In my series on thinking like a homeschooler I have addressed different concepts such as How to Study Anatomy like a Homeschooler and How to Teach Kids About Business like a Homeschooler . The articles stress the importance of being active the educational process and not just reading the book. This is especially true in email etiquette for students and learning to cook like a homeschooler.
In teaching cooking like a homeschooler, you can make the most of your home cooking lessons. You can sneak in and reinforce subjects and lessons learned in school, while also teaching a the very important life lessons on cooking.
For example, point out that there is less water in the pot after it has been boiling for a few minutes? This is a perfect opportunity to explain evaporation. You can also explain the science behind adding salt to boiling water and why water is also called H2O. Here are some more fun facts about water that you can share.
After boiling water, one of the very first cooking lessons will be boiling an egg. You may want to sacrifice and egg (raw or boiled) to show the similarities of an egg to a human cell. Yes, a chicken egg is a single and complete cell. You can prove it to your children here.
As my own daughter became comfortable in cooking and baking, following recipes, I did a very sneaky thing in a successful bid to teach her about fractions. I hid most of the measuring cups. At first, I kept if simple by only leaving a one-quarter and a one-third measuring cup in the drawer. This way she had to do math whenever she needed a full cup or other measurement other than what was provided. As she got the hang of figuring out these fractions, I would switch the cups out leaving only the one-third cup or one-fifth cup. That made figuring out one-half cup very interesting, but she got to see the purpose of being able to calculate fractions.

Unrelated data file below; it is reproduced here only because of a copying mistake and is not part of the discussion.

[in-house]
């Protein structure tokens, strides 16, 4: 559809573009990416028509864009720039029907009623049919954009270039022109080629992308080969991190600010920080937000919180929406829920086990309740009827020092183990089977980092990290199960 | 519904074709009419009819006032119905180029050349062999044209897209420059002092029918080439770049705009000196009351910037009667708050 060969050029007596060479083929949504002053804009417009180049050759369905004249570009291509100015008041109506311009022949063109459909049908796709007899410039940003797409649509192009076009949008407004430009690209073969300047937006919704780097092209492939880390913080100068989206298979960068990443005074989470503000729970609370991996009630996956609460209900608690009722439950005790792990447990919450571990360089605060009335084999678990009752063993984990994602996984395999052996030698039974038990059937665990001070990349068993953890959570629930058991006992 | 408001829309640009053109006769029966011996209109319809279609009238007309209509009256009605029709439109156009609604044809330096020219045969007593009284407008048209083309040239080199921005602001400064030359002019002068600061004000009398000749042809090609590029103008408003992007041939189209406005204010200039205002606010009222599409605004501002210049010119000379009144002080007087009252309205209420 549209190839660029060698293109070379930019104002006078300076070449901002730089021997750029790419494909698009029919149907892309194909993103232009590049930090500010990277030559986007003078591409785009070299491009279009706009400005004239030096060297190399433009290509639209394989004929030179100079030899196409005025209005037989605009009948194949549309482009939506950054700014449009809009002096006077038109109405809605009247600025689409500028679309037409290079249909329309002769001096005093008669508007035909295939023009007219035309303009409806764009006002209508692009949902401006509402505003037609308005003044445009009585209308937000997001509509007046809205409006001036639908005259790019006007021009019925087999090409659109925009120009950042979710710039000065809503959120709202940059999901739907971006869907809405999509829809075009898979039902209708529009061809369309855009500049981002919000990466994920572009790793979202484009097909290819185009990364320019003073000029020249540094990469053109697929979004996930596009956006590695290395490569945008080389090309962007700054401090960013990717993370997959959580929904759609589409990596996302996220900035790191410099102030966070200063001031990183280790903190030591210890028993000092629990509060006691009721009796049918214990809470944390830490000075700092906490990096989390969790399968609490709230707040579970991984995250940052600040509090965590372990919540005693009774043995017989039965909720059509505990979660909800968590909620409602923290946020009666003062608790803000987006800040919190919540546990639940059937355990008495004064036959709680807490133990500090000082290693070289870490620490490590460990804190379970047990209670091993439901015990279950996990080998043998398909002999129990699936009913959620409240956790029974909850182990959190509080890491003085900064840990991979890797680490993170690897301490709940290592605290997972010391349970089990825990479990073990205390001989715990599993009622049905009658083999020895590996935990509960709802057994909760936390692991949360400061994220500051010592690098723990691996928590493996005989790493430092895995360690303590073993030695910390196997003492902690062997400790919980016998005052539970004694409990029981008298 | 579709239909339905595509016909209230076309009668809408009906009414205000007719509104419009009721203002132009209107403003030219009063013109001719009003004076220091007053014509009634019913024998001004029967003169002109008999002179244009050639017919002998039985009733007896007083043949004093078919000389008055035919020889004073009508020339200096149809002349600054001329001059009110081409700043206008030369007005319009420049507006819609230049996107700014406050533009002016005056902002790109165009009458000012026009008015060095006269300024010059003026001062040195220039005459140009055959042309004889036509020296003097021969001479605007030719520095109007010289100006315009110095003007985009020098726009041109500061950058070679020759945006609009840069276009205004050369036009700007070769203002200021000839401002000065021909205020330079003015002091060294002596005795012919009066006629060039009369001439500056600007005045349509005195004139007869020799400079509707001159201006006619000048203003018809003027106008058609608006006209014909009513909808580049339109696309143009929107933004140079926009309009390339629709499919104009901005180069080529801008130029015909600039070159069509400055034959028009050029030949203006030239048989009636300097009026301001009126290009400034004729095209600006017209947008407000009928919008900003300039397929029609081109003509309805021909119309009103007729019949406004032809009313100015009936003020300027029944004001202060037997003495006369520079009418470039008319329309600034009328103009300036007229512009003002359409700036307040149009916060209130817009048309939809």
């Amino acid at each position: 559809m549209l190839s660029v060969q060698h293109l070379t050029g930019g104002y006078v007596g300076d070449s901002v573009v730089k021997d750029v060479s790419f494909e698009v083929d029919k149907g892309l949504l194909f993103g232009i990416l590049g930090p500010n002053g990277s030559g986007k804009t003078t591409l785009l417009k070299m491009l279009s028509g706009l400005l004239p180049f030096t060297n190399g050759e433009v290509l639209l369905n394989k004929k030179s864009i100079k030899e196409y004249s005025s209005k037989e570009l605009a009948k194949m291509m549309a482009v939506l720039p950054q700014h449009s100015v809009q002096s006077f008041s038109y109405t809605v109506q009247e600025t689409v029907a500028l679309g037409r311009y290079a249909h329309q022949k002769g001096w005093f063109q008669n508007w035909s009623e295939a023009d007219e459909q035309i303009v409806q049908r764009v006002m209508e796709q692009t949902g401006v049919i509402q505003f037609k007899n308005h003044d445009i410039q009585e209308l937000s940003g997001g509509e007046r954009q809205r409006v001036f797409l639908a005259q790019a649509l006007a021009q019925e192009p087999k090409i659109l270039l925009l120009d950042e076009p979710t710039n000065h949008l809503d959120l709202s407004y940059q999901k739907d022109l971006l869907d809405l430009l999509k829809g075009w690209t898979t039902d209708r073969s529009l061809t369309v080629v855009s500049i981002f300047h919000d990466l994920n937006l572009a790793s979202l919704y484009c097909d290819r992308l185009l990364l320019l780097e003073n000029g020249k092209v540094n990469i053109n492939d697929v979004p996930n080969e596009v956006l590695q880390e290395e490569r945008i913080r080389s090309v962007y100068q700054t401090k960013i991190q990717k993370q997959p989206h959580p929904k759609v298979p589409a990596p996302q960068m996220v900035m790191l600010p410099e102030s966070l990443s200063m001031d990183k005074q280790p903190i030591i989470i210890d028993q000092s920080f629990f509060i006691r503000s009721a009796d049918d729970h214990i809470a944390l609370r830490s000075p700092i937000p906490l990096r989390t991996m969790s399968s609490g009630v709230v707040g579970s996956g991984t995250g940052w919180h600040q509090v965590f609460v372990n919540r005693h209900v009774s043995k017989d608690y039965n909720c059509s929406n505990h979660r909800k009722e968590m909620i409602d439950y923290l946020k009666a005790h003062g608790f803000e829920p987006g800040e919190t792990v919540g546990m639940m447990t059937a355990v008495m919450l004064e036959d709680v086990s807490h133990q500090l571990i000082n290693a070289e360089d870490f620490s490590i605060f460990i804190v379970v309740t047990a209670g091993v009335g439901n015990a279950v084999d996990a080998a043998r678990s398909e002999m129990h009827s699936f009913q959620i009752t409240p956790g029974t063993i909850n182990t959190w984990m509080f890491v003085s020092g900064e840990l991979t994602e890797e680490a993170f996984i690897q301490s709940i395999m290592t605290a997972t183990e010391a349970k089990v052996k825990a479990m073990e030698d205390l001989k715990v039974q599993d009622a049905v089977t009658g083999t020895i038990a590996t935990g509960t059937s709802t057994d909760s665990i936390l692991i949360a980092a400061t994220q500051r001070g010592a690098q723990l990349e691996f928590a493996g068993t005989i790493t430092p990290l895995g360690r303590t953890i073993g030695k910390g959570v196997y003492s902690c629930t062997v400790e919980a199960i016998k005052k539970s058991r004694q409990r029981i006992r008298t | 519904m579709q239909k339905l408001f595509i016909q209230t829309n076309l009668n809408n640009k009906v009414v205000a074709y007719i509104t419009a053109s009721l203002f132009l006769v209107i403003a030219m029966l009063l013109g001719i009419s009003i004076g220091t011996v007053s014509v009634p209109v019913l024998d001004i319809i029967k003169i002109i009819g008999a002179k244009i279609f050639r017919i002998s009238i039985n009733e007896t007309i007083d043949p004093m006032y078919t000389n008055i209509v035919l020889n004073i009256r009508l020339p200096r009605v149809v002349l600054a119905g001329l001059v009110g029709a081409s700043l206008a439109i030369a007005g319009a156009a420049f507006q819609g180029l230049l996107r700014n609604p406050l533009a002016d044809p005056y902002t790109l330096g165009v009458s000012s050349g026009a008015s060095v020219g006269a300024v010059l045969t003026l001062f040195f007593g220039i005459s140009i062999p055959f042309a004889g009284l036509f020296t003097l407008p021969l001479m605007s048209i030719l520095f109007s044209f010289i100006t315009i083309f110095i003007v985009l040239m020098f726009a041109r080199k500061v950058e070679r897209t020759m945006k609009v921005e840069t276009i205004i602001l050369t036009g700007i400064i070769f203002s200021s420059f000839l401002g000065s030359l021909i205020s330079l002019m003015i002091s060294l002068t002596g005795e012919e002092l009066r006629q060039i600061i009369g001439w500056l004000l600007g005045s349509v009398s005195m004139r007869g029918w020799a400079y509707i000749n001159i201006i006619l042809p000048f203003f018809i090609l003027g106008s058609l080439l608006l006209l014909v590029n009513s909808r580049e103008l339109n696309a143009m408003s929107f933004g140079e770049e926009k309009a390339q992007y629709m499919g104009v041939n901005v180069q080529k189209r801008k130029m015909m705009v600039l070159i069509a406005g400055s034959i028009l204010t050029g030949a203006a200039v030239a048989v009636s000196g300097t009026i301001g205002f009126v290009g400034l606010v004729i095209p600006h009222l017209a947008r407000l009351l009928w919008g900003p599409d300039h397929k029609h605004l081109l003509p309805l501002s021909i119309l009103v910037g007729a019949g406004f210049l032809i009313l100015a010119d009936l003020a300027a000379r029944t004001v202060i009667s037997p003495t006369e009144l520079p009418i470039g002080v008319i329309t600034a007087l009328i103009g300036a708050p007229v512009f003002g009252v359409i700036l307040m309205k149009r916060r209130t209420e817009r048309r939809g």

Hopefully, these examples will help you to get talking about things other than cooking in the kitchen. I suggest you purchase a book on cooking and science to keep in your kitchen such as On Food and Cooking, or Cooking for Geeks. With a resource like this, you can make the most out of your cooking lessons, just like a homeschooler would.